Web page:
In fact, true to the genre of sauces all over the world, the hot sauce is not only an accompaniment but does honors as the prime ingredient in many dishes.
The term hot sauce couldn’t have been more apt for it refers to any hot and spicy sauce made from chilly peppers or cold extracts and vinegar. Thus, you can have sauces made from any kind of chilly pepper (i.e., the fruits of crops hailing in the Capsicum family) like red peppers, habanera or tabasco. The Tabasco sauce is the most popular amongst all the hot sauces out there.
How hot your hot sauce will be is dependent on the type of pepper being used. Thus, you have the bell pepper with a barely-there flavor at one end of the spectrum and the robust habaneros, which will work up quite a steam, at the other end. Interestingly, it is a substance called capsaicin, which imparts the characteristic heat to the pepper.
The hot sauce is a favorite ingredient in several Mexican and Cajun dishes and in Thai and Vietnamese cuisine. However, its widespread use is, as a barbeque accompaniment.
Barbecue sauce is poured onto grilled or barbecued meat. It is also used as a dipper. A hot barbecue sauce is usually a blend of sweet, sour and spicy elements and the most popular combination contains tomato flavorings, vinegar and sugar.
Barbecue sauces come in myriad forms, with each region boasting of the native BBQ sauce. So you have the fiery Texas variety with a tomato base, the vinegar and tomato based Arkansas variety tempered down by molasses, the white grape based Alabama type and the black pepper, mustard and vinegar concoction hailing from South Carolina.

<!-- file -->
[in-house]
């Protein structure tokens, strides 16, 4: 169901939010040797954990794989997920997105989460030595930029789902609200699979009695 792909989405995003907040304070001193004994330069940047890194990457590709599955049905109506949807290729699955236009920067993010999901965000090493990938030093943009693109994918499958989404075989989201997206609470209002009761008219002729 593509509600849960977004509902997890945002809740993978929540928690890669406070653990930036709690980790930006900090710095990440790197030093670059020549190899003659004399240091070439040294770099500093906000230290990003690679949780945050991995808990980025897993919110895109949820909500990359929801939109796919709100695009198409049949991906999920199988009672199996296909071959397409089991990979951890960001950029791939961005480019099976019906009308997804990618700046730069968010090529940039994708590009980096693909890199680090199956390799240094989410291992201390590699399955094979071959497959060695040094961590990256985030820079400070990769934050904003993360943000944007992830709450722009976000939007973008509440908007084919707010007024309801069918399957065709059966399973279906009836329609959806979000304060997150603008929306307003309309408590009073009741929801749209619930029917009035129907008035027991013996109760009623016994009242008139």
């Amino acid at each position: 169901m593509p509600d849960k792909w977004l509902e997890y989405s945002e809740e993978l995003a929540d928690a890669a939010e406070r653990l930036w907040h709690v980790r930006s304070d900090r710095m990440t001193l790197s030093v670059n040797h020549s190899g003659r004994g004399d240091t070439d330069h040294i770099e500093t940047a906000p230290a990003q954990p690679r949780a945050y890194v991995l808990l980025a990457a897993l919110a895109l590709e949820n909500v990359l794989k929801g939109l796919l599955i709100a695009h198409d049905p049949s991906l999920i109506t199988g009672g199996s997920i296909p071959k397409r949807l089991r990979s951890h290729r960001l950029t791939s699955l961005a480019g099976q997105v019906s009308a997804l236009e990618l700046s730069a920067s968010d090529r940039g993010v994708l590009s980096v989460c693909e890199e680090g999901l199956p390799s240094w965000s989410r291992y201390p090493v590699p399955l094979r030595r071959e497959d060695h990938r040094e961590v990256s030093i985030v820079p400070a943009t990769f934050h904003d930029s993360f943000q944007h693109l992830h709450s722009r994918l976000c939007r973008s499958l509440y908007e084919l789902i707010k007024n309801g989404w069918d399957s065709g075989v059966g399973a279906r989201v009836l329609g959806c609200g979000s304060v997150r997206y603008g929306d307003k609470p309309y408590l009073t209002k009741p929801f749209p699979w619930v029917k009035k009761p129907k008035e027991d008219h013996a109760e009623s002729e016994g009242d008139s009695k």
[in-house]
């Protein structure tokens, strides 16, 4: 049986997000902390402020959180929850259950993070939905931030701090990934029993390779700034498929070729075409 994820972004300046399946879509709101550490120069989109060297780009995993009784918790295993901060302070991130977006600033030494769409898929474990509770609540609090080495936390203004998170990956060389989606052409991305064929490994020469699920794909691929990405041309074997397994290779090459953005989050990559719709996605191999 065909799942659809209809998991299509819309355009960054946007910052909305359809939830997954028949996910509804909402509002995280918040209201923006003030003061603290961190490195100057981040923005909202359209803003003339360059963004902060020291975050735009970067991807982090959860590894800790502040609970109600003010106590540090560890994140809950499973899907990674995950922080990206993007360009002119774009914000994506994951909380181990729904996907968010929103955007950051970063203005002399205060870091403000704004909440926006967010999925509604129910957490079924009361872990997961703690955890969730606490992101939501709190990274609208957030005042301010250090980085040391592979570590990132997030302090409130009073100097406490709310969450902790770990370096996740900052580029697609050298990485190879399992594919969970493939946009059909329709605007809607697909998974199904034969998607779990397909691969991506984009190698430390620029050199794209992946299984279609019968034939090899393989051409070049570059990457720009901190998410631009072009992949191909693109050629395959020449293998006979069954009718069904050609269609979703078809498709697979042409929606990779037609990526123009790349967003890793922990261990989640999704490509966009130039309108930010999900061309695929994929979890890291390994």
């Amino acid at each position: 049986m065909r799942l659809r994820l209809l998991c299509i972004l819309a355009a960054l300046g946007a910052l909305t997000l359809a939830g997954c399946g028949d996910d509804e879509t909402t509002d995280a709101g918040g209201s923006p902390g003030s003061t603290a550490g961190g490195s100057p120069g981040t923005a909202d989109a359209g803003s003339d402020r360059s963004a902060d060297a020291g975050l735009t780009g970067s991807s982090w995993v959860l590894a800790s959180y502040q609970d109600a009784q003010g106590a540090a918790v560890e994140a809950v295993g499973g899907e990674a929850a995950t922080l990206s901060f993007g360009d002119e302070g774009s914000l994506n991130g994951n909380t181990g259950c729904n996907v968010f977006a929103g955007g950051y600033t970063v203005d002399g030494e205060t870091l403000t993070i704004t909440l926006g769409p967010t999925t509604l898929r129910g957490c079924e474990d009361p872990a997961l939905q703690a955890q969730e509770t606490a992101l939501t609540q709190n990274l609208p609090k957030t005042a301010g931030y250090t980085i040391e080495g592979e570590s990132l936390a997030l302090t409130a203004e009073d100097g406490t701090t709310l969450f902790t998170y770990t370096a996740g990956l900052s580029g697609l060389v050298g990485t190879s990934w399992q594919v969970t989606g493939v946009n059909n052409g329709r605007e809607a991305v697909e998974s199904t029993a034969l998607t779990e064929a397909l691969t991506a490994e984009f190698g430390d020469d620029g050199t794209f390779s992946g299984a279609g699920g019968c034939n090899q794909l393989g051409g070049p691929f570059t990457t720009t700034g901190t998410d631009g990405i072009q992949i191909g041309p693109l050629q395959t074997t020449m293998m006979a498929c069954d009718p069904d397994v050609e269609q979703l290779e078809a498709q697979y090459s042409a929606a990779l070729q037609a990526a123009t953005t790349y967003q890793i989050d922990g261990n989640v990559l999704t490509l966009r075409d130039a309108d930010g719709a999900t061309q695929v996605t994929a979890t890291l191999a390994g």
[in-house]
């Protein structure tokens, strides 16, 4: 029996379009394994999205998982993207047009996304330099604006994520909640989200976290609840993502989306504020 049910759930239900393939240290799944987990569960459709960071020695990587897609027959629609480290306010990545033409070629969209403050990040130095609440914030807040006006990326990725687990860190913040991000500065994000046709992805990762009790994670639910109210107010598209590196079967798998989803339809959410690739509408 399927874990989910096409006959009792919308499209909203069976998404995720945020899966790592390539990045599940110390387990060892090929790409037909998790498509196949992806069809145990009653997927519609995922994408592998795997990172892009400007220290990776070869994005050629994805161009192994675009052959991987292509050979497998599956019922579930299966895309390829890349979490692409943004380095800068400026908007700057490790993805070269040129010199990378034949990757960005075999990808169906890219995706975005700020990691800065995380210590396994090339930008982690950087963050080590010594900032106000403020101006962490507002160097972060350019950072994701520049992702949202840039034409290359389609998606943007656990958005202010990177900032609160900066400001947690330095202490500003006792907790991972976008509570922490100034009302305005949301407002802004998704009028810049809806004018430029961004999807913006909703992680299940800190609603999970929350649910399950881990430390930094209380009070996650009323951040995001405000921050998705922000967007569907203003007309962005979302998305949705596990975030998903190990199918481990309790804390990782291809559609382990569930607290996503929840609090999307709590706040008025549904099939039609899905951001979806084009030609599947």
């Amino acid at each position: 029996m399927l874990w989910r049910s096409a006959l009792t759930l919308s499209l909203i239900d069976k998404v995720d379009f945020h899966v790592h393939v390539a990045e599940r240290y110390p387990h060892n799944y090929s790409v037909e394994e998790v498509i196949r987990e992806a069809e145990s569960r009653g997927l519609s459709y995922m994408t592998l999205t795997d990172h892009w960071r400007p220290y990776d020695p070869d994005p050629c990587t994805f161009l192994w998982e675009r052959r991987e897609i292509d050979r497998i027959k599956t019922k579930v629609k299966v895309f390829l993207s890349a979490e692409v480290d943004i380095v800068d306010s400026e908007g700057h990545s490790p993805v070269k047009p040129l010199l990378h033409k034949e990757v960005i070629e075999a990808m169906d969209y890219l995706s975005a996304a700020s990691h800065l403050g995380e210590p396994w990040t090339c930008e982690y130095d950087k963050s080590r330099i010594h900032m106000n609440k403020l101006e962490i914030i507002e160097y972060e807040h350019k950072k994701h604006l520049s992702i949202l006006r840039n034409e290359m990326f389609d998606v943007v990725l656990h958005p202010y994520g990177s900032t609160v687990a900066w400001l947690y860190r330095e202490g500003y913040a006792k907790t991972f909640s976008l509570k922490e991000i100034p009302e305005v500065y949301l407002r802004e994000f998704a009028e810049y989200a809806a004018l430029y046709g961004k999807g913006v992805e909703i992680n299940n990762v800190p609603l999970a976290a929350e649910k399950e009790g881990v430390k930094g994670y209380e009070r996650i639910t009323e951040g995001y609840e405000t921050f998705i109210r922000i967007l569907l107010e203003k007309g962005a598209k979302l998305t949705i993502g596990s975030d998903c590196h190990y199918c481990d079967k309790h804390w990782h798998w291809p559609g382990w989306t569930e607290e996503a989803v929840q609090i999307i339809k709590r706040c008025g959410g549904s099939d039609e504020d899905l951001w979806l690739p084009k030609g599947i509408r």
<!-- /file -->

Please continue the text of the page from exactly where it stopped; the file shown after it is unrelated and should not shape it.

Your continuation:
For all of the fire they spew, hot pepper sauces are simple to prepare.
Take a few peppers (the number wholly depends upon how hot your sauce will be) such as habanera or tabasco, a cup of water, 1/3 cup red wine vinegar, one bell pepper, a tablespoon of paprika, salt to taste and cumin if you so desire. Chop or grind the peppers and boil it with all the ingredients. Lastly, crush this heady mixture in a blender. Your hot pepper sauce is prepared.
Some peppers are nothing short of live ammunition and are known to cause skin irritation and are especially nasty when they get into the eyes.
There’s more to a pepper than just the sweet flavor. Peppers are storehouses of vitamins A, C and E, potassium and folic acid. So apart from the distinct taste, the hot sauces also impart some nutritional value to the dishes that they grace.
The hot sauce retains its own in whatever dish it seems. As the saying goes, like it or loathe it, you just can’t ignore it.